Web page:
Why Open Space Offices Inhibit Innovation
What is today’s image of an ideal office? Open spaces are paramount no doubt. They look like the epitome of efficient communication, collaboration, and innovation. But high-performance employees (HPEs), the backbone of businesses, vote contra. Why, and how do we work it out?
Open spaces are premised on the idea that intensive intra-discipline communication, collaboration, and constant alertness are good for work. And it really might be if we are talking idea execution, an intrinsically collaborative activity in a context of a company. But it doesn’t seem to be the case for idea generation. And that’s what HPEs are usually busy with — they create products, strategies, and generally drive businesses.
From an employee point of view, seamless communication encouraged by open spaces means that he or she needs to always be in a wait state ready to be switched from their tasks to address someone else’s questions at any moment. Innovative ideas aren’t usually born in such a chaotic environment, for their creation takes hours of uninterrupted focus, and thus solitude, calm, and predictability.High-performance employees require 25 minutes to refocus after each interruption. 58% of them need privacy for effective work; 62% of them find an office environment “too distracting.” Click To Tweet
HPEs’ drive in their work is, beside boosting figures, mastering their craft to excellence. Random interruptions are huge demotivators for those types of workers. In search of an environment where they can be productive, some HPEs work after hours and some work from home or while travelling. And if they can’t find such an environment, they might decide to change employers.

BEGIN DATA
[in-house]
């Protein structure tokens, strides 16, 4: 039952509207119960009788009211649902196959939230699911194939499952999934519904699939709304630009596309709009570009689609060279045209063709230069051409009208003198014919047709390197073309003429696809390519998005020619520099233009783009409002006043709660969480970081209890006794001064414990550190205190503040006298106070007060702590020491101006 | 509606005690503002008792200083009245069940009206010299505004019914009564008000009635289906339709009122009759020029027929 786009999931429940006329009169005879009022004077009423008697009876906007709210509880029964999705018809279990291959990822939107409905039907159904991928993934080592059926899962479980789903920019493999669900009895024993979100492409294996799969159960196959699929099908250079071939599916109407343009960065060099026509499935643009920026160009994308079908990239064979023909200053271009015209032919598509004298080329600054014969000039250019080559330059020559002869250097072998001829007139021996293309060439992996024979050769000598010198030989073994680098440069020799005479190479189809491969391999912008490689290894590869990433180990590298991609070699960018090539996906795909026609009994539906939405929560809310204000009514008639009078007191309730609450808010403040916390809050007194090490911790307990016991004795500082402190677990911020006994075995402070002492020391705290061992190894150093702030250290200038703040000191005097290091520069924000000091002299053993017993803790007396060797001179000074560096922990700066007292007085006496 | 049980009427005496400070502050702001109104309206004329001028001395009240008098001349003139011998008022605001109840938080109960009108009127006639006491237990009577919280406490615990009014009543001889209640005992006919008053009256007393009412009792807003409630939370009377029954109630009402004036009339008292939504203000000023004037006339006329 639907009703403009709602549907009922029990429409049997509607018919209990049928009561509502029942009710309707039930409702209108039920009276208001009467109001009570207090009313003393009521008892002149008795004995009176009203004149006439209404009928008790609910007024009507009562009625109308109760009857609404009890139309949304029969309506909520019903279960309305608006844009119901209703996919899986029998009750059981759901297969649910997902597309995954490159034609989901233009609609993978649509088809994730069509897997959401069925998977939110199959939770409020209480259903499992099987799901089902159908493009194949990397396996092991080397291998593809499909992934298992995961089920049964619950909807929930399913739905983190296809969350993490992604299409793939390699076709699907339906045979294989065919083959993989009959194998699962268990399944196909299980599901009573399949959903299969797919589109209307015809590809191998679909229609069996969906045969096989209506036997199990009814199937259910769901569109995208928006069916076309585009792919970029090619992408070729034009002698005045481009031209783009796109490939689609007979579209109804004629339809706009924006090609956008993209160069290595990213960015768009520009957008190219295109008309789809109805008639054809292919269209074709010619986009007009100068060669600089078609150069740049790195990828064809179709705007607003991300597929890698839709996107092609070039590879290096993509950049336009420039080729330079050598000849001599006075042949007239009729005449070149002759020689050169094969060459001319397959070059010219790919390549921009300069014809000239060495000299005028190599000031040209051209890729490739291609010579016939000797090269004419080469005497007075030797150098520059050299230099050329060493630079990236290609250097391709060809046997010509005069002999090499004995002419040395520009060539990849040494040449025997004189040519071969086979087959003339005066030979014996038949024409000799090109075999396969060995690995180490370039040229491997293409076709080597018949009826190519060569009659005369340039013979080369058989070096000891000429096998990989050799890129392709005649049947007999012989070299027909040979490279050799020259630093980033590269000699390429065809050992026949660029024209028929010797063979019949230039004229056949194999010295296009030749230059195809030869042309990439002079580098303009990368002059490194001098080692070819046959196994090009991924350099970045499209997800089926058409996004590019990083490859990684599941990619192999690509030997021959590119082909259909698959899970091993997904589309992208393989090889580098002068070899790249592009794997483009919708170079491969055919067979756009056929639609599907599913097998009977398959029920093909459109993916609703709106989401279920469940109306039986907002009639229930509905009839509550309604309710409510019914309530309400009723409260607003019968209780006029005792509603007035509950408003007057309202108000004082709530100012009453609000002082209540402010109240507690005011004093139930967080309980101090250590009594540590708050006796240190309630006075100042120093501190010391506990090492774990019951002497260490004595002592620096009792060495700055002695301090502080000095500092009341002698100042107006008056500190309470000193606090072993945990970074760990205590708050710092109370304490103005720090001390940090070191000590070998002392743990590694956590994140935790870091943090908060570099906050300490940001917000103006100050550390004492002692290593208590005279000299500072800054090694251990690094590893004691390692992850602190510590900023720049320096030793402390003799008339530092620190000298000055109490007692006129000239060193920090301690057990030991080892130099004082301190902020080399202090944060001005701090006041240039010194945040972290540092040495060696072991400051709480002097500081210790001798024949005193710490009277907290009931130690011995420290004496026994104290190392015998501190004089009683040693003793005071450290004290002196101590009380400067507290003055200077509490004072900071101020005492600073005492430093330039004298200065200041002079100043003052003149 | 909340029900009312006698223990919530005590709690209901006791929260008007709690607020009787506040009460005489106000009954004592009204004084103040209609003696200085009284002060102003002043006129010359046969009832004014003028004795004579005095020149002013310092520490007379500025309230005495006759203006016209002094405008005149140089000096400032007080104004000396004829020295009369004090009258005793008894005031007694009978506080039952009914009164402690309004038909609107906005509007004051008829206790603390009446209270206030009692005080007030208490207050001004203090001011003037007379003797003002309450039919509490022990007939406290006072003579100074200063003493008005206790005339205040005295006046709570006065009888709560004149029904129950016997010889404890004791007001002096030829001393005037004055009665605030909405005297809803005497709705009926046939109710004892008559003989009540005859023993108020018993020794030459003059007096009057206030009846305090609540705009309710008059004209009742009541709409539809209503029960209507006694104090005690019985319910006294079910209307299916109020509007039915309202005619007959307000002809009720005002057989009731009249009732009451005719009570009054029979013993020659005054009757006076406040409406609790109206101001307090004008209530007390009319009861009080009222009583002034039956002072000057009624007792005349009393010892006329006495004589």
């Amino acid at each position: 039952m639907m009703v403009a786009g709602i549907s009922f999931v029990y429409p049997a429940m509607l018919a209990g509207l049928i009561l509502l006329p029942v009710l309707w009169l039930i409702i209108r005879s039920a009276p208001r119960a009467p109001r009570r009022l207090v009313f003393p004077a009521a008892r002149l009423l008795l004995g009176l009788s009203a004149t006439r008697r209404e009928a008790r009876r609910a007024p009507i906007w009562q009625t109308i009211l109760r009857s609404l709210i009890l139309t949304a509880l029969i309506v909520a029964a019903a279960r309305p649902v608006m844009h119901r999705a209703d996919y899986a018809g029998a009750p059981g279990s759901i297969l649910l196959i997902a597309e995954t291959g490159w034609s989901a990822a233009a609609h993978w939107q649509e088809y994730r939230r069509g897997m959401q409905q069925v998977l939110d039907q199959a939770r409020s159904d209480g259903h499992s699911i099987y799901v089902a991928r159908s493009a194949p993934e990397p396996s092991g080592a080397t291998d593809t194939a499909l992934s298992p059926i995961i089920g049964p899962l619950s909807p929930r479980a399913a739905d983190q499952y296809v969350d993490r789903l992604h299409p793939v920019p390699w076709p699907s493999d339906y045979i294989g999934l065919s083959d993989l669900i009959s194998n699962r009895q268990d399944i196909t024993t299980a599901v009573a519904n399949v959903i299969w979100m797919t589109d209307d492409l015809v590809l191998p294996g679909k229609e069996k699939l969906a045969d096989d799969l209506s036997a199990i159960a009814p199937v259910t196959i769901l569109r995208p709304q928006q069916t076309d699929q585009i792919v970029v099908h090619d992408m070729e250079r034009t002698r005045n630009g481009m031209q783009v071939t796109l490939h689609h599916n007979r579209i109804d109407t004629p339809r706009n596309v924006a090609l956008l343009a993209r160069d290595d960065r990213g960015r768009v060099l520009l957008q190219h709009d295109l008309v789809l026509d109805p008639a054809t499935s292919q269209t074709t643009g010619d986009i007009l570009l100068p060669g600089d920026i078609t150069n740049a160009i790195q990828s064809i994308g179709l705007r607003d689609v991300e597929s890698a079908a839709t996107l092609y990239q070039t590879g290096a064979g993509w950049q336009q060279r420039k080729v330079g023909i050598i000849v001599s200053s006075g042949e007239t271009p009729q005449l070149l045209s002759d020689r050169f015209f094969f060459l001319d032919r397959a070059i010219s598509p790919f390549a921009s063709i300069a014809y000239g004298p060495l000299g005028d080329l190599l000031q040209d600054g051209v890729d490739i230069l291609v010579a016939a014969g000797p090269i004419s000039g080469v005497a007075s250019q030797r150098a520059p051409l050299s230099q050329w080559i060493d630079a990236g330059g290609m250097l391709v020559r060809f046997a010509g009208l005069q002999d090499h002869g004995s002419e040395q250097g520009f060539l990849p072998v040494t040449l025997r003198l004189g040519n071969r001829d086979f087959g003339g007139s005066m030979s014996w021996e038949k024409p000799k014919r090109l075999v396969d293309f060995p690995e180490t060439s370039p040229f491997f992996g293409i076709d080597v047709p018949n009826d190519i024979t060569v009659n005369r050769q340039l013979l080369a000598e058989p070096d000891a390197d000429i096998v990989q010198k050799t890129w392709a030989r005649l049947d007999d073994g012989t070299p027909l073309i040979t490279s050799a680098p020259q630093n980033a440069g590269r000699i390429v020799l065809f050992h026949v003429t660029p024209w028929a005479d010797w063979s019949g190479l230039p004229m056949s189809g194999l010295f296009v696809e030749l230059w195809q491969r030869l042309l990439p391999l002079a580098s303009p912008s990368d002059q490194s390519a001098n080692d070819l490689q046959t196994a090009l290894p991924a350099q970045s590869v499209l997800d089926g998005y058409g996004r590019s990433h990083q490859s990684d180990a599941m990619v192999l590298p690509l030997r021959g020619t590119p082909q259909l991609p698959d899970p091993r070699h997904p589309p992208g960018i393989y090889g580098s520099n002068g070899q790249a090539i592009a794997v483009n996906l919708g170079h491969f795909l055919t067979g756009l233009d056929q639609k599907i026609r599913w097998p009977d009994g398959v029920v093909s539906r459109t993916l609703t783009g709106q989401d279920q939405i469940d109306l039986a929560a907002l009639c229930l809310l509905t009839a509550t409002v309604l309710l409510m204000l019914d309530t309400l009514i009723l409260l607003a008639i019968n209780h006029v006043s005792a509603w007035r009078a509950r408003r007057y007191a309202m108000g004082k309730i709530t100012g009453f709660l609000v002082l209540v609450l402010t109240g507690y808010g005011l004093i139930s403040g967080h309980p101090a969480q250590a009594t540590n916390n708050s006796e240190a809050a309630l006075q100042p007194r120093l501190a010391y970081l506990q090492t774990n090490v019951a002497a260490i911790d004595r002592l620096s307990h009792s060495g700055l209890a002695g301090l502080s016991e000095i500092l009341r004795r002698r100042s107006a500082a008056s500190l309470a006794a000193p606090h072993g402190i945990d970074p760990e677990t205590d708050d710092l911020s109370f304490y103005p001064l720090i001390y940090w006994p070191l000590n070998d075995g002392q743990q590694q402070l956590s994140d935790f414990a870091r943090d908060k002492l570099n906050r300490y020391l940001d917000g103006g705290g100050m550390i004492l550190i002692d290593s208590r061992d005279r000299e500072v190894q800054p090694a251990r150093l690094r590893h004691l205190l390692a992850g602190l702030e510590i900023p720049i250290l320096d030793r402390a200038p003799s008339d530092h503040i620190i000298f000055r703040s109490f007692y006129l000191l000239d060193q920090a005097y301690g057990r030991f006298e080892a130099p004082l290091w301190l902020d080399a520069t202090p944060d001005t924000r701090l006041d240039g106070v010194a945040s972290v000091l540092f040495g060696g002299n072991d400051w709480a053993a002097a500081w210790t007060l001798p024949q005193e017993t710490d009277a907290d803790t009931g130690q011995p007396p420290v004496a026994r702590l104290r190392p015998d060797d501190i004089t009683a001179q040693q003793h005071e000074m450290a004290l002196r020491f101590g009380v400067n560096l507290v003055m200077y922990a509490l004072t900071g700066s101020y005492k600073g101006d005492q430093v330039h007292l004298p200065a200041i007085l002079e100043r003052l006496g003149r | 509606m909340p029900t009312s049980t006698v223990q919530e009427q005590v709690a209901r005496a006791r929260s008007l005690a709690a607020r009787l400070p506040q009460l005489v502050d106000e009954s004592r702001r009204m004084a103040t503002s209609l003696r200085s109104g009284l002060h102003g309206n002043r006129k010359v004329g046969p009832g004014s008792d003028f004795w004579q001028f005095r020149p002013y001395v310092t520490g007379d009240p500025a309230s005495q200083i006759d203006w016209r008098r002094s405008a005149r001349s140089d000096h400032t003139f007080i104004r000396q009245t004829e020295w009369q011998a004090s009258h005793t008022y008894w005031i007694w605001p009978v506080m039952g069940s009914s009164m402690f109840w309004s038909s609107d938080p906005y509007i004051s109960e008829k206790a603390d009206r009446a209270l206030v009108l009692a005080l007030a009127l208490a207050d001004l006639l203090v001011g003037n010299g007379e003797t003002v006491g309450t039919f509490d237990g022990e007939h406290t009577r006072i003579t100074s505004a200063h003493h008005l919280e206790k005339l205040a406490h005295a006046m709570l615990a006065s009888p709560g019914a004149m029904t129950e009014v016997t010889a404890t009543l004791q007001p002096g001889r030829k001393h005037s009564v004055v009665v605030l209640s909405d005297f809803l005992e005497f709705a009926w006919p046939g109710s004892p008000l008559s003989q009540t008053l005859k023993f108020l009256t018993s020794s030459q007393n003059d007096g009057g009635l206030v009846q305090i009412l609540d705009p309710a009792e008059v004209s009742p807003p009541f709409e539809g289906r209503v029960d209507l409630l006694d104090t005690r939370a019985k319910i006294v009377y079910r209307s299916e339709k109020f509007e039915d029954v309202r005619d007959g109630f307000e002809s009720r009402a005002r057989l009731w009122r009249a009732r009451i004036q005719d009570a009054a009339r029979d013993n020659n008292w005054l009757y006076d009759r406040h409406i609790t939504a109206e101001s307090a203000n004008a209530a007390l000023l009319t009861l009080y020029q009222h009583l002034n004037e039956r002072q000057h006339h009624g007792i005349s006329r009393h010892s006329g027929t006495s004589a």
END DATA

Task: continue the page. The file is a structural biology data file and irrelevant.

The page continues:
Let them telecommute right
Nearly half the US workforce already telecommute at least occasionally. Allowing telecommuting is good, but businesses need to be mindful not to compromise themselves. We are talking about cyber security, for when your employees go out of office, they go behind corporate firewalls that curb your business data from outsiders. If not properly equipped, they, and consequently your business, are extremely vulnerable to open-world dangers and data breaches.
The most practical way to extend your corporate security hygiene across all telecommuting workers is employing a VPN as a part of your corporate culture. A VPN lets you connect to the internet through a highly-protected server, encrypting all traffic in transit. This basically creates a secure channel for your employees to connect to your business network from anywhere. This channel makes it impossible for worm-style malware to exploit open ports or intercepted data to breach your business.
Every business should be using VPNs now that they became perfected and easily-adoptable. Some VPN providers take it as far as commodizing and tuning their solutions specially for business protection and management. Business VPN by KeepSolid is one such solution. It‘s made for team work, allowing managers to assign dedicated servers to teams, control group access to corporate resources, and much more. Powerful 256-bit encryption secures all your corporate communication no matter how scaled your network is.
What is your policy on remote work? And how does it turn out if you do allow it? Let us know in the comments.